# 15. Minimum element in rotated sorted array

# Minimum element in rotated sorted array

## Introduction

In this chapter, we will tackle a very popular interview question that has a surprisingly short statement and an obvious linear time solution. However, solving this problem nicely is a different story, and coming up with an elegant and efficient solution requires a fair amount of thinking and careful coding.

This problem is based upon the concept of array rotations. To develop an intuitive understanding of this concept, imagine that we want to *"rotate* the elements of an array, that is to shift all of them to the right by a certain number \(k\) of positions. The element that used to be at position zero is now at position \(k\), and the element that was at position one is now at \(k+1\) and so on (see Figure 17.1 below for an example). When an element at position \(x\) is moved to a position \(x+k\) which is larger than the total number of elements \(n\) in the array, the new position is \((x+k) \Mod{n}\): the elements are wrapped around.

## Problem statement

Given an array \(A\) sorted in an ascending order with no duplicates and rotated around a pivot, return the smallest element.

Given the rotated array \(\{3,4,5,6,1,2\}\) the function returns \(1\).

Given the rotated array \(\{0,2,3\}\) the function returns \(0\).

Given the rotated array \(\{3,2,1\}\) the function returns \(1\).

## Clarification Questions

Are all the elements unique?

*Yes, you can assume all the elements are unique*

Can the input array be empty?

*No, you might assume the array contains at least one element.*

## Discussion

What does it really mean for a sorted array to be rotated around a *pivot* element? Given a sorted array \(A=\{a_0, a_1, \ldots,a_{n-1}\}\) s.t. \(\forall \: 0 \leq i < n: a_i < a_{i+1}\), rotating \(A\) around the pivot element at index \(p\) results in: \(A_p=\{a_p, a_{p+1}, \ldots,a_{n-1}, a_0, a_1, \ldots, a_{p-1}\}\). In a nutshell, all the elements are rotated in such a way that the element at index \(p\) becomes the first element of the rotated array. We would have reached the same result if we applied an offset of \(-p\) (negative \(p\)), or \(k=(|A|-p)\), positions to all the elements of the array (like discussed above when we gave an intuitive description of an array rotation.).

For instance, rotating the array \(X=\{1,2,3,4,5\}\) around the element at index \(2\), i.e. \(A[2]=3\), results in \(X=\{3,4,5,1,2\}\). We would obtain the same result by applying a offset of either \(-2\) or \(3=5-2=(|A|-2)\) positions to each and every element of \(X\).

This way of performing rotation is very common, to the point that there is algorithm in the C++ STL[@cit::std::rotate] adoption this API.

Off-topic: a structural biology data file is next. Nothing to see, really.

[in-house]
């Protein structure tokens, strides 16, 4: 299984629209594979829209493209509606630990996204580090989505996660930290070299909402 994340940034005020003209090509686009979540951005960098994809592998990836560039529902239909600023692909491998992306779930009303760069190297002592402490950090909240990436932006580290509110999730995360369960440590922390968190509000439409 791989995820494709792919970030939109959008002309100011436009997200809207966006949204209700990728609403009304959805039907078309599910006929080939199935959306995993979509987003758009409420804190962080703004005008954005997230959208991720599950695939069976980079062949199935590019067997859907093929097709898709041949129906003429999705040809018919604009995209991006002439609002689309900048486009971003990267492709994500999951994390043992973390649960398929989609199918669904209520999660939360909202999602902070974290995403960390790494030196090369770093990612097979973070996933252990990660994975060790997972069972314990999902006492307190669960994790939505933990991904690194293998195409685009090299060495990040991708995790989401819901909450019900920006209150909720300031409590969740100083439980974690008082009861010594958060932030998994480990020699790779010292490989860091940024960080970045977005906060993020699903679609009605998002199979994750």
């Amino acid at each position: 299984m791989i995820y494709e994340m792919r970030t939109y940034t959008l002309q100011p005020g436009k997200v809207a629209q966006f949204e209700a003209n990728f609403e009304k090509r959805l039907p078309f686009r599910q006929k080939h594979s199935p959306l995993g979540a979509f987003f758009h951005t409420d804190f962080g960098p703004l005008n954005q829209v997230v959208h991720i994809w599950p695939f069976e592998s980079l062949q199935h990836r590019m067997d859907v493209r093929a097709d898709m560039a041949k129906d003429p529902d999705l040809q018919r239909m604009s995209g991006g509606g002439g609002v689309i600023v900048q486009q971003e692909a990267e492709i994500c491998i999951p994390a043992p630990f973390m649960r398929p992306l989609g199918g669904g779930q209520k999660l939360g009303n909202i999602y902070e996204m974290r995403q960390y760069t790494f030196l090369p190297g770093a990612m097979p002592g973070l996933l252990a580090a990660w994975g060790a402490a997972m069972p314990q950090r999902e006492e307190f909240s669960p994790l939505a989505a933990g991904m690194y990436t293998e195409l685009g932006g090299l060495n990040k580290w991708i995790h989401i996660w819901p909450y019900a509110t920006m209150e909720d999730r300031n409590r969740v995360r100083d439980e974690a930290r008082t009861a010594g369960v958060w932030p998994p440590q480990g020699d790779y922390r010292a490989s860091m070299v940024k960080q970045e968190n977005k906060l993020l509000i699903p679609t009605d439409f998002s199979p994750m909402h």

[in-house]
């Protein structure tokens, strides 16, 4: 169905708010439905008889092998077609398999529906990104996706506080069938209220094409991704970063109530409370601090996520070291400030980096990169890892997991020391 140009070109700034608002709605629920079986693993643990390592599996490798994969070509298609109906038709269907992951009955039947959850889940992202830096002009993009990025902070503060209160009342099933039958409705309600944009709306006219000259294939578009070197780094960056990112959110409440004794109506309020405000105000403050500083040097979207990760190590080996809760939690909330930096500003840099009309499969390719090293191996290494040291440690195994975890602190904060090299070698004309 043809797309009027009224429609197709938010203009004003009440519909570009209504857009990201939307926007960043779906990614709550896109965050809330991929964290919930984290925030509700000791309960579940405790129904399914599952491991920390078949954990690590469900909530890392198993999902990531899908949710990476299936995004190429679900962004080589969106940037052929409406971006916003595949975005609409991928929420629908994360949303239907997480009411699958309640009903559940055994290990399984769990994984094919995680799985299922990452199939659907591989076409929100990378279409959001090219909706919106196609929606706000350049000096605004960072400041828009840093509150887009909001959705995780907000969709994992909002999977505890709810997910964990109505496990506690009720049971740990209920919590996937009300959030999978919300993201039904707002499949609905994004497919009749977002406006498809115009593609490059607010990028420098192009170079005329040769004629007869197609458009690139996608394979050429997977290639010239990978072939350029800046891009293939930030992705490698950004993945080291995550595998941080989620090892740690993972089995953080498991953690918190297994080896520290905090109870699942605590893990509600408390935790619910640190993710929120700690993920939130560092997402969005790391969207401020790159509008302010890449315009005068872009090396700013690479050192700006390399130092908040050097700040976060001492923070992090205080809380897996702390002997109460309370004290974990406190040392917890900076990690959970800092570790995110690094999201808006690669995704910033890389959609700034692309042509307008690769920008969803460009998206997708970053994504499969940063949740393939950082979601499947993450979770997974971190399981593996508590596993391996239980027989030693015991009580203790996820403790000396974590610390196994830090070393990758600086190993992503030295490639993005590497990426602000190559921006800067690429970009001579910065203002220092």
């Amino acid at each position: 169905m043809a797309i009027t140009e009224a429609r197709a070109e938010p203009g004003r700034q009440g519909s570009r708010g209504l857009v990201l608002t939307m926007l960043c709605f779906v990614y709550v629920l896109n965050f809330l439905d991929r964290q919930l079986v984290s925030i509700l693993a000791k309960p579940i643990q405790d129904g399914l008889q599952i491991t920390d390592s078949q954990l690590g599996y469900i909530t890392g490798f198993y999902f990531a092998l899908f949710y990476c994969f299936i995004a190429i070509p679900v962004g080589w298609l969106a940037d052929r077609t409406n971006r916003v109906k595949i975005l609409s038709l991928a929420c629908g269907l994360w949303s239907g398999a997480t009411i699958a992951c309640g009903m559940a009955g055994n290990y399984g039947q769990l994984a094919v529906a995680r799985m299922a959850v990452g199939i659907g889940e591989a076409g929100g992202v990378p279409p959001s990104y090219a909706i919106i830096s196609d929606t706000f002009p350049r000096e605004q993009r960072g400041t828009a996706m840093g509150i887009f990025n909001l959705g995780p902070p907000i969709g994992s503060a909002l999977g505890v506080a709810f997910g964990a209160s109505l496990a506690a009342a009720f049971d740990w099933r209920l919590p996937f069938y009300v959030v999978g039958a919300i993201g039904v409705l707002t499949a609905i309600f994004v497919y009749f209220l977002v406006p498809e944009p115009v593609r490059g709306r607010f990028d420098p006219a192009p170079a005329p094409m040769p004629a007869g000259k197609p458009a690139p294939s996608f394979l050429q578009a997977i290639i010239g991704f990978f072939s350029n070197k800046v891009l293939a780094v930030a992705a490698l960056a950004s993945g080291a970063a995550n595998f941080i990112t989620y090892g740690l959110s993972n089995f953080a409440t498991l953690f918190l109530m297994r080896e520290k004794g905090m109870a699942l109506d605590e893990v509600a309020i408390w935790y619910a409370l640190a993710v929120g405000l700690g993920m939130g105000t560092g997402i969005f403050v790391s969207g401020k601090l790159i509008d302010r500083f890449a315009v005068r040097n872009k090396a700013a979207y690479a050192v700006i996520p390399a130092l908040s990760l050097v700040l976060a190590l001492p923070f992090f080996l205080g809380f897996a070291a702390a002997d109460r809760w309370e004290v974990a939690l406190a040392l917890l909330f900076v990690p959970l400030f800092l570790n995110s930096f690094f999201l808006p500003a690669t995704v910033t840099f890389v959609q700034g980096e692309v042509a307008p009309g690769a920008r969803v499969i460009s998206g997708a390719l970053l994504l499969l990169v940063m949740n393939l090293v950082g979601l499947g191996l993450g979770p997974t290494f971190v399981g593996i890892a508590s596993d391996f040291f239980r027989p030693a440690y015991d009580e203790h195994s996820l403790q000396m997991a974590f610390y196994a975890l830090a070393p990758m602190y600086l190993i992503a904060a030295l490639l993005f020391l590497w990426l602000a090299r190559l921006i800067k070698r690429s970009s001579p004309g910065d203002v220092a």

### Brute-force

As already mentioned in the introduction, we hopefully know how to trivially solve this problem, as it simply boils down to finding the minimum element in an array. In C++, or for that matter in any other mainstream programming language, this can be achieved with a one-liner, as shown in Listings [list:min_rotated_array_bf] and [list:min_rotated_array_bf_manual] both having \(O(n)\) time \(O(1)\) space complexity.

Listing 1: One-linear brute force (using C++ STL).

```
template <typename T>
auto min_rotated_array_brute_force(const std::vector<T>& V)
{
assert(!V.empty());
return *(std::min_element(begin(V), end(V)));
}
```

Listing 2: Brute force solution using an explicit loop.

```
template <typename T>
auto min_rotated_array_brute_force_1(const std::vector<T>& V)
{
auto ans = std::numeric_limits<T>::max();
for (const auto v : V)
= std::min(ans, v);
ans return ans;
}
```

The first of the two solutions uses the function, while the second explicitly loops over all the elements of the array, keeping track of the smallest examined.

We feel that this approach should just be briefly mentioned during the interview, but no time should be spent in the actual implementation of this idea, as the interviewer is assuming you (hopefully) know how to search for the minimum in an **unsorted** array. Yes, we did not use the word *unsorted* unknowingly, because the interviewer is clearly looking for a more advanced solution that takes advantage of the fact that the array is sorted (even if provided in a rotated form), and the solutions presented above clearly ignore this fact and would work equally well on a random, unsorted and/or unrotated arrays.

### Logarithmic solution

As usual, when in a problem statement the word *"sorted"* makes its appearance, the first thought that should cross our mind is **binary search**see Appendix [sect:appendix:binary_search]). In this problem, we are almost forced to think about binary search as the problem does not only involve a sorted input, but it is also about searching.

How can we use binary search to actually solve this problem, given the fact we have this weirdly sorted array? Firstly, notice that despite the fact that the array is not sorted in a canonical way, it still is very much sorted as there is an index \(i\) of the array holding the smallest value from which we could iterate the array forward (and eventually continue from the start when we reach the end) and all we would see is a sorted sequence.